Multiple-entry six-month visas should boost tourism


Multiple-entry six-month visas should boost tourism

The Ministry of Tourism and Sport is enthusiastic about the possibilities for longer-term tourism numbers to rise following the official introduction of multiple-entry visas which will be effective for six months for those who take advantage of them.

The new visa will allow tourists to come and go in and out of Thailand for up to six months on the one visa, thereby allowing people who are interested in visiting neighbouring countries such as Myanmar, Laos and Cambodia, to do so without having to obtain another visa for a re-entry into Thailand.

The multiple-entry visa will be priced at 5,000 baht, while the present figure for a single-entry visa is 1,000 baht.

Tourism this year has bounced back strongly in the first seven months with 17.5 million arrivals, an increase of 30.7 percent on 2014 and with revenue from tourists growing by 30 percent to 818 billion baht.

The target for the year is set at 29 million visitors and revenue of 1.4 trillion baht, up from 24.8 million arrivals in 2014 and returns of 1.13 trillion baht. The tourism economy is the one bright spot in an otherwise gloomy sea of economic data for Thailand.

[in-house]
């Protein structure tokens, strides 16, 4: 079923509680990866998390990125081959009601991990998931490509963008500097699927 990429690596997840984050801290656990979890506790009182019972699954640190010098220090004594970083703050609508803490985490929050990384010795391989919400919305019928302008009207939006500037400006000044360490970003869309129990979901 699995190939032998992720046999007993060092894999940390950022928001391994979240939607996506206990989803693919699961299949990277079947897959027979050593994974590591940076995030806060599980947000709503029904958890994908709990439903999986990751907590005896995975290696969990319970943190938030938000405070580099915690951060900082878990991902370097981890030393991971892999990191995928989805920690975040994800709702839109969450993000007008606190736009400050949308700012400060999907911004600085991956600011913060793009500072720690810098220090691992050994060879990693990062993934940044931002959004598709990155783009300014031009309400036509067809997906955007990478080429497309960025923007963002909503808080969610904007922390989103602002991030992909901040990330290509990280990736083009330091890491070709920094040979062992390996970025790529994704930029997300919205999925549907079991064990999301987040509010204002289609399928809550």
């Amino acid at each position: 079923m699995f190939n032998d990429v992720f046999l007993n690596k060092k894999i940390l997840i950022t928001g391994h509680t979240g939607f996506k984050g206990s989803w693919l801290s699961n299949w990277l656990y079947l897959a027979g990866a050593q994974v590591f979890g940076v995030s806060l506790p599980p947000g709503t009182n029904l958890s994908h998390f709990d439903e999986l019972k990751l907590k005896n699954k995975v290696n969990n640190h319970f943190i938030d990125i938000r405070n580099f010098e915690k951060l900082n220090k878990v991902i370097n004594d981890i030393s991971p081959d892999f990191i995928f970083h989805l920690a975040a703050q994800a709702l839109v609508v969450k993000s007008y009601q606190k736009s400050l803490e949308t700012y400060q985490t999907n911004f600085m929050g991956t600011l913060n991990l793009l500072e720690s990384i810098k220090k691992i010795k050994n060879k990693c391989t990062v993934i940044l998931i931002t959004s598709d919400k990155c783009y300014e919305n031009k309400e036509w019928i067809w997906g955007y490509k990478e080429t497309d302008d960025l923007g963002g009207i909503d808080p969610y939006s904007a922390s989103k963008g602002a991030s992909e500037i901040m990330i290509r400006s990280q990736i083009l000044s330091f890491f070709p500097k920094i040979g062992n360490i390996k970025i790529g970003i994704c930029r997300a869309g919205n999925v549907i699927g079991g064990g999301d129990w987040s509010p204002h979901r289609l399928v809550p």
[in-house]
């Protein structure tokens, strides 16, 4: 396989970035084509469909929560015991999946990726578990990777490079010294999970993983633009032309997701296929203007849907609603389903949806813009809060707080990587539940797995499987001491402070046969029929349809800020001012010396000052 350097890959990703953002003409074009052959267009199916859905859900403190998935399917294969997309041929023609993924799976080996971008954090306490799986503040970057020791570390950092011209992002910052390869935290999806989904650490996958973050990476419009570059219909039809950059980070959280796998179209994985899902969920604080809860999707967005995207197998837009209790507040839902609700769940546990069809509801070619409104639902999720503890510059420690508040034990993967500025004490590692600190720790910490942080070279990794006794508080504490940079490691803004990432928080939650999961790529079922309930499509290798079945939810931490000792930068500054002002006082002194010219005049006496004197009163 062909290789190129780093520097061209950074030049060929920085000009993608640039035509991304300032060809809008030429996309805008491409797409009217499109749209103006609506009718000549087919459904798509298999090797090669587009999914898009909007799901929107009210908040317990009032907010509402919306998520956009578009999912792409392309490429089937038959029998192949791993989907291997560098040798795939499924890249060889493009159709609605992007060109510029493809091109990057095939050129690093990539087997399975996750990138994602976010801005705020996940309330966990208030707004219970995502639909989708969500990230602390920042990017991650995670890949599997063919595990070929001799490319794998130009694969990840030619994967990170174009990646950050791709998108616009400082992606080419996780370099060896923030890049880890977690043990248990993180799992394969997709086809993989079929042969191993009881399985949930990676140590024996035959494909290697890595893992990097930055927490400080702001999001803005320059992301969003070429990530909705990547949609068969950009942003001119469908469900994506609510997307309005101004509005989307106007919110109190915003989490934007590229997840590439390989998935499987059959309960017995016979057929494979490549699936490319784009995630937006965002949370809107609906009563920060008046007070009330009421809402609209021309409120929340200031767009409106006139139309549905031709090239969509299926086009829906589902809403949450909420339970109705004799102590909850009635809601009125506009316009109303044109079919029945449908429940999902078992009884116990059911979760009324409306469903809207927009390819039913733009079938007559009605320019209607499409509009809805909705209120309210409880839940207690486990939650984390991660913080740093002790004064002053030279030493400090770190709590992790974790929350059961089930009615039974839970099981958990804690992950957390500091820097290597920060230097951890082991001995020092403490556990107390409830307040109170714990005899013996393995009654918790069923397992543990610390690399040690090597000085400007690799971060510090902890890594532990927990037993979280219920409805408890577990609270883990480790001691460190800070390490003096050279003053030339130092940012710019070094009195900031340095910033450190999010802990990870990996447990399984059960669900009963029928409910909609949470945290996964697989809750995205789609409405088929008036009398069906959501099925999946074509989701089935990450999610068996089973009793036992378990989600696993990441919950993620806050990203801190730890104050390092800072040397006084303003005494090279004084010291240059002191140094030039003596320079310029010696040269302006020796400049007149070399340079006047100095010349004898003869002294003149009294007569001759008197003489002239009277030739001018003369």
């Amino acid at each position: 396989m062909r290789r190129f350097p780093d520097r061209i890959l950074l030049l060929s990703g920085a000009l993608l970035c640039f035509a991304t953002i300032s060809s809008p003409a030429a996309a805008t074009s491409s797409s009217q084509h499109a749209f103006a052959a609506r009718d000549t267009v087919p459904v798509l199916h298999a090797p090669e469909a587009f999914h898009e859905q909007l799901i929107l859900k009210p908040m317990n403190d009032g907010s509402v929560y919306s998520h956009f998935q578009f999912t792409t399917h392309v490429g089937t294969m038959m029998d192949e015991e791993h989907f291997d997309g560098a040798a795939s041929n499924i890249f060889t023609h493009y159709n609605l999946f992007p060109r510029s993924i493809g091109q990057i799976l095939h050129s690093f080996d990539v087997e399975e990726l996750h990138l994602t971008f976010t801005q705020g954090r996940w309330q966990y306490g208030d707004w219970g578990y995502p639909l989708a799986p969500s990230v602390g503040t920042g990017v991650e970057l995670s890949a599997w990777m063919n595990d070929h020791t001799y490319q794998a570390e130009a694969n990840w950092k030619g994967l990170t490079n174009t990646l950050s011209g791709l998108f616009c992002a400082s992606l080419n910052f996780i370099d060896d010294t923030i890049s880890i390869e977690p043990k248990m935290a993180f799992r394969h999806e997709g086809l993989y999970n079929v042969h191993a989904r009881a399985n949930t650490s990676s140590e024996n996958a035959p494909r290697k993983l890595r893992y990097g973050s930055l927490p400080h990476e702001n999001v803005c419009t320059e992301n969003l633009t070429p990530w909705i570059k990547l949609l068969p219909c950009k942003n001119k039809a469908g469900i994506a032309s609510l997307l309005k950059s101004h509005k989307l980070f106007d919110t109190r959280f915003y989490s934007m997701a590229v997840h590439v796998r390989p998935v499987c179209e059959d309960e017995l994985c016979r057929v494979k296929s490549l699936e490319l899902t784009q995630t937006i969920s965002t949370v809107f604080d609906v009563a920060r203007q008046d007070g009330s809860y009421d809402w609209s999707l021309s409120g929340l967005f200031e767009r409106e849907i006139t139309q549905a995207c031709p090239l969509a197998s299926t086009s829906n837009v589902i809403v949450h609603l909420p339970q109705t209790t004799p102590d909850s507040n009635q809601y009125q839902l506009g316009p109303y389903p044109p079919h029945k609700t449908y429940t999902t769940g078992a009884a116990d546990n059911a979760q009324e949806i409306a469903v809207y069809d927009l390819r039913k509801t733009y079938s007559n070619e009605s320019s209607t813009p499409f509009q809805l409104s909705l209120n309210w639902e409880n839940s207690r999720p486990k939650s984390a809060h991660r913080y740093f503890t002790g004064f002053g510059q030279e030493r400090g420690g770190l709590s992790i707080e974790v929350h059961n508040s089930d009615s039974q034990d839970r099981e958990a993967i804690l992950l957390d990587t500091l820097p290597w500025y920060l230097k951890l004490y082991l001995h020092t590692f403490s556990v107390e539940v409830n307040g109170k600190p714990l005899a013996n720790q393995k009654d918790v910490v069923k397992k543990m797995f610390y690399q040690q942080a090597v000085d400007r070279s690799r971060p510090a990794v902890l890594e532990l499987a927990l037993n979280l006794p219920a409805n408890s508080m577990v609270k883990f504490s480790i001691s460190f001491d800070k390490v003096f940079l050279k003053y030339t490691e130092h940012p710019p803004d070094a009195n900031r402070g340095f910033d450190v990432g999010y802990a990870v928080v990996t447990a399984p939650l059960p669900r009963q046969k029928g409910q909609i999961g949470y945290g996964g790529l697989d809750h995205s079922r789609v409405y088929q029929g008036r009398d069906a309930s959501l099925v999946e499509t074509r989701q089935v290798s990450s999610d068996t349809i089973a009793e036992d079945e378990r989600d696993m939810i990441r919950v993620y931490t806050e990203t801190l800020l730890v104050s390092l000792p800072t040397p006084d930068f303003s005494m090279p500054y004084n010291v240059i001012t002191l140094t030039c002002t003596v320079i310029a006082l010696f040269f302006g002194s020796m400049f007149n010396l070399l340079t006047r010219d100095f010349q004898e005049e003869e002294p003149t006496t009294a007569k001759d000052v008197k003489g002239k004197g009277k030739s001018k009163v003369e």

Whether the six-month multiple-entry visa plan actually proves a boon for tourism over the longer term may take some time to determine. Travellers tend to make plans some time in advance, and the lag time between the introduction of this new visa regime and its actual impact on the travelling marketplace is likely to be some months yet. At this stage, the multiple-entry visa plan has only been given a shelf life of one year, although if it does make a difference to the long-term bottom line for the industry you would have to think it would be extended and possibly further improved.

The Tourism Ministry has also announced that it will be proposing a strategic tourism development plan to the National Tourism Policy Committee. The key points from this plan are ways of generating tourist revenue, especially for local communities and, yet again, that seemingly unquantifiable and ever-elusive desire to attract so-called ‘quality’ tourists.

The plan comprises three strategies: tourism product and service development; tourism management; and marketing.

It seems the tourism authorities have determined that Thailand’s local communities can handle greater numbers of tourist arrivals, making the spread of the tourist baht go further and wider.

Nonetheless, the key is to ensure that development remains sustainable within all communities, with self-sufficiency being the long-term goal. If the Tourism Ministry can indeed spread the tourism baht further and wider of the usual tourism hot spots like Bangkok, Chiang Mai, Pattaya, Phuket and the like, it augurs well for the long-term viability of the market in Thailand.